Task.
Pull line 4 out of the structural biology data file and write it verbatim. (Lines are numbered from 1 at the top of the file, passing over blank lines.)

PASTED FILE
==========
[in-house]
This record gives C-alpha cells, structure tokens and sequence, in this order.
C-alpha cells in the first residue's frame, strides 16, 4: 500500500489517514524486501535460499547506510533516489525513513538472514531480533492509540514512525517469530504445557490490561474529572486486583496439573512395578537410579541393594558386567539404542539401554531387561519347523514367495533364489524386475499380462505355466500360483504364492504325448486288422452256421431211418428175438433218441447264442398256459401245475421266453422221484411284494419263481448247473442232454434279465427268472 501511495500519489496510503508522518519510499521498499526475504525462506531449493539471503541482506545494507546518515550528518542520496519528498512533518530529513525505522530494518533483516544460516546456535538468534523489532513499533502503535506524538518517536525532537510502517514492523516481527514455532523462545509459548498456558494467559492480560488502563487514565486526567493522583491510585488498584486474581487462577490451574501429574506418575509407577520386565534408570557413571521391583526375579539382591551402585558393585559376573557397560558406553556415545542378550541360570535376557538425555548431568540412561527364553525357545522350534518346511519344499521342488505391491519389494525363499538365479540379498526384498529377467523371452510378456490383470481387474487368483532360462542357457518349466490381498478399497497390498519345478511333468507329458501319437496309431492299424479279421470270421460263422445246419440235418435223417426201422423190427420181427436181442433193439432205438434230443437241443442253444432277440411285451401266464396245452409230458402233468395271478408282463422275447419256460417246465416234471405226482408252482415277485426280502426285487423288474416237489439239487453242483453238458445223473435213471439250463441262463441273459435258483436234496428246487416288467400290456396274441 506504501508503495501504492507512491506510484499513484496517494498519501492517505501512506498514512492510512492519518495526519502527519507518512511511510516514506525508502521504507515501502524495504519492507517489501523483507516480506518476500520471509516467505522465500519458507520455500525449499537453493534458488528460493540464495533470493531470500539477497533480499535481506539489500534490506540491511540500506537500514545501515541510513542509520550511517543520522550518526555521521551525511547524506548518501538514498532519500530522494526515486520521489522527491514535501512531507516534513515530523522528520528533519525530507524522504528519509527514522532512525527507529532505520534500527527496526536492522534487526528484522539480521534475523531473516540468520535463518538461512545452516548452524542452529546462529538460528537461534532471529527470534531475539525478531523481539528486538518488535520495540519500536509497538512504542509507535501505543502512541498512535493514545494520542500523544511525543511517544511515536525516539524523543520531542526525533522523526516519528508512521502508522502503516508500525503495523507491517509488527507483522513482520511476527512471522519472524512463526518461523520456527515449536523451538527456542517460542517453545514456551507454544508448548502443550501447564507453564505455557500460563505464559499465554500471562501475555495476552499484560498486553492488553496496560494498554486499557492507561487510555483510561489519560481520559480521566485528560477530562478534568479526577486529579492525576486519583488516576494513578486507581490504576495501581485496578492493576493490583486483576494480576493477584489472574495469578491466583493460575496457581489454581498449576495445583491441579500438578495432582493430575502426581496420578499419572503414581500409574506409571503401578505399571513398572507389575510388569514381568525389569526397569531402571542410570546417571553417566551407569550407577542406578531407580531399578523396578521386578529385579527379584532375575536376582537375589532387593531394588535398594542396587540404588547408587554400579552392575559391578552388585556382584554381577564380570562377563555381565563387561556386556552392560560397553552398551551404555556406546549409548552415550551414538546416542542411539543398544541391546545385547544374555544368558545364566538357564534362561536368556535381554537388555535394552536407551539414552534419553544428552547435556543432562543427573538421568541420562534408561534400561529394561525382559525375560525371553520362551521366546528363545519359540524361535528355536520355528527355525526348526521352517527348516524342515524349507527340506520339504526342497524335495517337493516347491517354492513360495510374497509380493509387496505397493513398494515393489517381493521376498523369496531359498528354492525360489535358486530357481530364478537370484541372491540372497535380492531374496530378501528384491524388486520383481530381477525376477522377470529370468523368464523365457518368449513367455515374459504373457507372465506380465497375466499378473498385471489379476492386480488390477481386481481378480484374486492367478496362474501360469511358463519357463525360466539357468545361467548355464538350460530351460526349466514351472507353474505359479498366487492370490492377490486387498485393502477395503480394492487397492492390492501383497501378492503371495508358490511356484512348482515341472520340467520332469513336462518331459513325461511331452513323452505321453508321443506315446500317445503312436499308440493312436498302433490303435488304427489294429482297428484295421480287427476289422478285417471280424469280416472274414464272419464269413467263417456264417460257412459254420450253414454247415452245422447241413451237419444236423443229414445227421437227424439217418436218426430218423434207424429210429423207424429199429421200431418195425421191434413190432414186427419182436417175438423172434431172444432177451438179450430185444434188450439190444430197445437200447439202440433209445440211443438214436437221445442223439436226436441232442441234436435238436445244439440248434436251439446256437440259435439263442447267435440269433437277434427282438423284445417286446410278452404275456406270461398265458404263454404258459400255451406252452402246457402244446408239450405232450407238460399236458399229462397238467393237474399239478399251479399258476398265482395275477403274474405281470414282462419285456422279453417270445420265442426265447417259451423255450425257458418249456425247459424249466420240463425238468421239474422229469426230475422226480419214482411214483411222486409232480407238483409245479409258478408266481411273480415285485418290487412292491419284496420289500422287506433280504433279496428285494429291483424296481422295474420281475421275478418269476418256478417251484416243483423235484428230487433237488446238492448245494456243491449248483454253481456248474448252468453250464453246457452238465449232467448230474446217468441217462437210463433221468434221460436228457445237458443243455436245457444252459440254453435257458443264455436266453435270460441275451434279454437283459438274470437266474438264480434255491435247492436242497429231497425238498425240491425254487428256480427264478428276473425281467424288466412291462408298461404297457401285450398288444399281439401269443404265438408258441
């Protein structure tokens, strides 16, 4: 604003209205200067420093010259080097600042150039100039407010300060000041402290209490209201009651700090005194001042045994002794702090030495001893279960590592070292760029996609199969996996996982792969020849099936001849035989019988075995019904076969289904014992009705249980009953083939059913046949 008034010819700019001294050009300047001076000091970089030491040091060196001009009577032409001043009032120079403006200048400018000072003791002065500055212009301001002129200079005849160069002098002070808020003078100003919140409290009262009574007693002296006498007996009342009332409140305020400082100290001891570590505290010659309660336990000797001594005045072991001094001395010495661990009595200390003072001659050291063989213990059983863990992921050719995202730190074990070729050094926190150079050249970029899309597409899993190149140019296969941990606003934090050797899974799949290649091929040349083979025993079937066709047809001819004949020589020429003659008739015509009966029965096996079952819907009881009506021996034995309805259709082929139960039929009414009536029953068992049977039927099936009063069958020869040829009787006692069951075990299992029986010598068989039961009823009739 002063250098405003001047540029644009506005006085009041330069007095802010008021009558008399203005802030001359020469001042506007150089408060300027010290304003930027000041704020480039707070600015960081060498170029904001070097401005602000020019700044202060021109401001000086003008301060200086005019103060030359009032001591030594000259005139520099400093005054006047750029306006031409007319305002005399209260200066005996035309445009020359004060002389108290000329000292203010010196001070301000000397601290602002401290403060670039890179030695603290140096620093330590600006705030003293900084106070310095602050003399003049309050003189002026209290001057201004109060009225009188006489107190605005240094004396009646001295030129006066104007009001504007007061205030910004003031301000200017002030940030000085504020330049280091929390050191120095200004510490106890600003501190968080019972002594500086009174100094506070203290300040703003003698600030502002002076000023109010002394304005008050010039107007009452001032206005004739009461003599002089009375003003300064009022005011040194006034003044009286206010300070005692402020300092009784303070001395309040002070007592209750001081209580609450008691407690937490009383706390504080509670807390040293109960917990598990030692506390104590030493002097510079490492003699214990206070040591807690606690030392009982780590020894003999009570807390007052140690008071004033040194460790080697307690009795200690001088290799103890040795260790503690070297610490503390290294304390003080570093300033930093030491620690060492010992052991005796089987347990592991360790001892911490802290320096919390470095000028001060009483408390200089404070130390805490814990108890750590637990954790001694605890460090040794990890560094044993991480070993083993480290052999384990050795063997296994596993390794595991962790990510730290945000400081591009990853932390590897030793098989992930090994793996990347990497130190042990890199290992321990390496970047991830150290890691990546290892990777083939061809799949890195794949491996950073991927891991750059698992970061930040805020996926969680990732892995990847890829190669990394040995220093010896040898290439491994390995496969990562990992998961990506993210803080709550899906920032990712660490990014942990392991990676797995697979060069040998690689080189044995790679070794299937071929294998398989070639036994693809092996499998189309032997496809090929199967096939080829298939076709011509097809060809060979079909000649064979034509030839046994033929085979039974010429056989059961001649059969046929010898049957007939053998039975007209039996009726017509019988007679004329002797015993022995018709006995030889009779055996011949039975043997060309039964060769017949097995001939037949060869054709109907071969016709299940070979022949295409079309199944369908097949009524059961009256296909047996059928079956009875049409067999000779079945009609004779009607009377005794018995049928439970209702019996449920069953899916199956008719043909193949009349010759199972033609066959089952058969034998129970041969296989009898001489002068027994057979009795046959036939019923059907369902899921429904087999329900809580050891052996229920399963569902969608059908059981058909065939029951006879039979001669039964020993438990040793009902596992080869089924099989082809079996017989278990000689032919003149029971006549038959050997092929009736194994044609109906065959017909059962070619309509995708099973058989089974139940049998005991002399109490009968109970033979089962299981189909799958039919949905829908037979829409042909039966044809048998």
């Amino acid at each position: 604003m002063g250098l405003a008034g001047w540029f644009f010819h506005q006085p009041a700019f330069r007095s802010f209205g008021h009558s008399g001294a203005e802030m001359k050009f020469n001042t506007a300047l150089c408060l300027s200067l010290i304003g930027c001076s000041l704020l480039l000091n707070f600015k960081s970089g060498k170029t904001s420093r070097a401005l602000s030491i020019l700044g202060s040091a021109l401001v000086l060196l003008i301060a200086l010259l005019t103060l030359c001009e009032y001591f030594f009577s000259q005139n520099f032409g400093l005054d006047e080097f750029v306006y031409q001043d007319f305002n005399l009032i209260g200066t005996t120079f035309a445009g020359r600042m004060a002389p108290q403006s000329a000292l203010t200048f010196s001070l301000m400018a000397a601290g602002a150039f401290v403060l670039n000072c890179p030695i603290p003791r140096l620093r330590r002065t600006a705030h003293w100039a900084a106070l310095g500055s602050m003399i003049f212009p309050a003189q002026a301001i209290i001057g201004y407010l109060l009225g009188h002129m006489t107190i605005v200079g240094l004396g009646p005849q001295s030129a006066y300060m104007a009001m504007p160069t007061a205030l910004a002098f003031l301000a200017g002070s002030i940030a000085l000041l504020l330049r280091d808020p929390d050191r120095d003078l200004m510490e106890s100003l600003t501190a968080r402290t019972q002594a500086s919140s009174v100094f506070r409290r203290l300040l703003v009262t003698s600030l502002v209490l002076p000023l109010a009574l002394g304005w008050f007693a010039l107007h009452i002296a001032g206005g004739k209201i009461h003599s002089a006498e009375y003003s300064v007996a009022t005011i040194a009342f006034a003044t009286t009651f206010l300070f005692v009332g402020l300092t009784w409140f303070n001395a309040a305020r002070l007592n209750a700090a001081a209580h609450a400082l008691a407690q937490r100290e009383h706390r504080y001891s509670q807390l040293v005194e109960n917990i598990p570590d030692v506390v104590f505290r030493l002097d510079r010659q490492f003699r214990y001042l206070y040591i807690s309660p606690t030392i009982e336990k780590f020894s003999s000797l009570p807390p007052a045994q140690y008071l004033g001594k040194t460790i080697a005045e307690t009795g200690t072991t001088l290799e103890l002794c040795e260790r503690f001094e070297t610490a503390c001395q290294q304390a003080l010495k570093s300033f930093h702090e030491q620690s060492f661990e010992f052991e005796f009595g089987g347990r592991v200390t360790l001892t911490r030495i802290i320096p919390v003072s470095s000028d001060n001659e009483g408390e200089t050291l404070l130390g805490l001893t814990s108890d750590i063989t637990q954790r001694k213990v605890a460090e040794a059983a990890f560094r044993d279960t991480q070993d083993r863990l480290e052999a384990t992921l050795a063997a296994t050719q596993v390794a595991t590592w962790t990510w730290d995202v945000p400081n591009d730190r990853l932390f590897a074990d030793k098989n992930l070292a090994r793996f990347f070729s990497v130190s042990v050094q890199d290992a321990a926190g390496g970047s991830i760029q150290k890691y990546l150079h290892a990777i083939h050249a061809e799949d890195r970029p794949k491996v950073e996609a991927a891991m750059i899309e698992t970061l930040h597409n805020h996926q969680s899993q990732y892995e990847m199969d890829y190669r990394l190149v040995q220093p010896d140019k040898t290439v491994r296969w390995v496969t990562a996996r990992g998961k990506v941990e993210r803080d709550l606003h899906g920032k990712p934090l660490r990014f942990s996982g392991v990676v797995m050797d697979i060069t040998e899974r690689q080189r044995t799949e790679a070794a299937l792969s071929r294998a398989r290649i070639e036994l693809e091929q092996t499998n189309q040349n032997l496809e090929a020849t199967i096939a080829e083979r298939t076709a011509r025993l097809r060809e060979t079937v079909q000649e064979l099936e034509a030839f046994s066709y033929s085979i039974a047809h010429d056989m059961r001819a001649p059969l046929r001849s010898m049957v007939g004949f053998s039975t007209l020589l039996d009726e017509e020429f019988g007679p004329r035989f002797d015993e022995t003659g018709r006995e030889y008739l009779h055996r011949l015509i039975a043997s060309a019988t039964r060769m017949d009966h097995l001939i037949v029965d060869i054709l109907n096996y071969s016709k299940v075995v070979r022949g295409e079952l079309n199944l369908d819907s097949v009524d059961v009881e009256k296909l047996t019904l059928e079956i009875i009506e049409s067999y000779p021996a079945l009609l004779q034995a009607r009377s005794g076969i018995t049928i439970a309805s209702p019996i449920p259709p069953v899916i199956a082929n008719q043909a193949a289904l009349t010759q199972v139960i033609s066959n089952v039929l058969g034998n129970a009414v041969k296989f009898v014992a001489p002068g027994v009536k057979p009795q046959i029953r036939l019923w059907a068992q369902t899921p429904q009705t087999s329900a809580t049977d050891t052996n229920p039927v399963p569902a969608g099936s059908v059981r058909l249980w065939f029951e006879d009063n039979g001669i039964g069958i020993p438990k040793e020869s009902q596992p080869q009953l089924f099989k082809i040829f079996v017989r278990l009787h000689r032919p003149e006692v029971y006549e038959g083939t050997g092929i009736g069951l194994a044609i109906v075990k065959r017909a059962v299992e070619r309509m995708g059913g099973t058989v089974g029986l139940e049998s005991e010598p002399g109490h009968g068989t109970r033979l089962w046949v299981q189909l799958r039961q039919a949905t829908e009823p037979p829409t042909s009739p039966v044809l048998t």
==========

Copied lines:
């Protein structure tokens, strides 16, 4: 604003209205200067420093010259080097600042150039100039407010300060000041402290209490209201009651700090005194001042045994002794702090030495001893279960590592070292760029996609199969996996996982792969020849099936001849035989019988075995019904076969289904014992009705249980009953083939059913046949 008034010819700019001294050009300047001076000091970089030491040091060196001009009577032409001043009032120079403006200048400018000072003791002065500055212009301001002129200079005849160069002098002070808020003078100003919140409290009262009574007693002296006498007996009342009332409140305020400082100290001891570590505290010659309660336990000797001594005045072991001094001395010495661990009595200390003072001659050291063989213990059983863990992921050719995202730190074990070729050094926190150079050249970029899309597409899993190149140019296969941990606003934090050797899974799949290649091929040349083979025993079937066709047809001819004949020589020429003659008739015509009966029965096996079952819907009881009506021996034995309805259709082929139960039929009414009536029953068992049977039927099936009063069958020869040829009787006692069951075990299992029986010598068989039961009823009739 002063250098405003001047540029644009506005006085009041330069007095802010008021009558008399203005802030001359020469001042506007150089408060300027010290304003930027000041704020480039707070600015960081060498170029904001070097401005602000020019700044202060021109401001000086003008301060200086005019103060030359009032001591030594000259005139520099400093005054006047750029306006031409007319305002005399209260200066005996035309445009020359004060002389108290000329000292203010010196001070301000000397601290602002401290403060670039890179030695603290140096620093330590600006705030003293900084106070310095602050003399003049309050003189002026209290001057201004109060009225009188006489107190605005240094004396009646001295030129006066104007009001504007007061205030910004003031301000200017002030940030000085504020330049280091929390050191120095200004510490106890600003501190968080019972002594500086009174100094506070203290300040703003003698600030502002002076000023109010002394304005008050010039107007009452001032206005004739009461003599002089009375003003300064009022005011040194006034003044009286206010300070005692402020300092009784303070001395309040002070007592209750001081209580609450008691407690937490009383706390504080509670807390040293109960917990598990030692506390104590030493002097510079490492003699214990206070040591807690606690030392009982780590020894003999009570807390007052140690008071004033040194460790080697307690009795200690001088290799103890040795260790503690070297610490503390290294304390003080570093300033930093030491620690060492010992052991005796089987347990592991360790001892911490802290320096919390470095000028001060009483408390200089404070130390805490814990108890750590637990954790001694605890460090040794990890560094044993991480070993083993480290052999384990050795063997296994596993390794595991962790990510730290945000400081591009990853932390590897030793098989992930090994793996990347990497130190042990890199290992321990390496970047991830150290890691990546290892990777083939061809799949890195794949491996950073991927891991750059698992970061930040805020996926969680990732892995990847890829190669990394040995220093010896040898290439491994390995496969990562990992998961990506993210803080709550899906920032990712660490990014942990392991990676797995697979060069040998690689080189044995790679070794299937071929294998398989070639036994693809092996499998189309032997496809090929199967096939080829298939076709011509097809060809060979079909000649064979034509030839046994033929085979039974010429056989059961001649059969046929010898049957007939053998039975007209039996009726017509019988007679004329002797015993022995018709006995030889009779055996011949039975043997060309039964060769017949097995001939037949060869054709109907071969016709299940070979022949295409079309199944369908097949009524059961009256296909047996059928079956009875049409067999000779079945009609004779009607009377005794018995049928439970209702019996449920069953899916199956008719043909193949009349010759199972033609066959089952058969034998129970041969296989009898001489002068027994057979009795046959036939019923059907369902899921429904087999329900809580050891052996229920399963569902969608059908059981058909065939029951006879039979001669039964020993438990040793009902596992080869089924099989082809079996017989278990000689032919003149029971006549038959050997092929009736194994044609109906065959017909059962070619309509995708099973058989089974139940049998005991002399109490009968109970033979089962299981189909799958039919949905829908037979829409042909039966044809048998």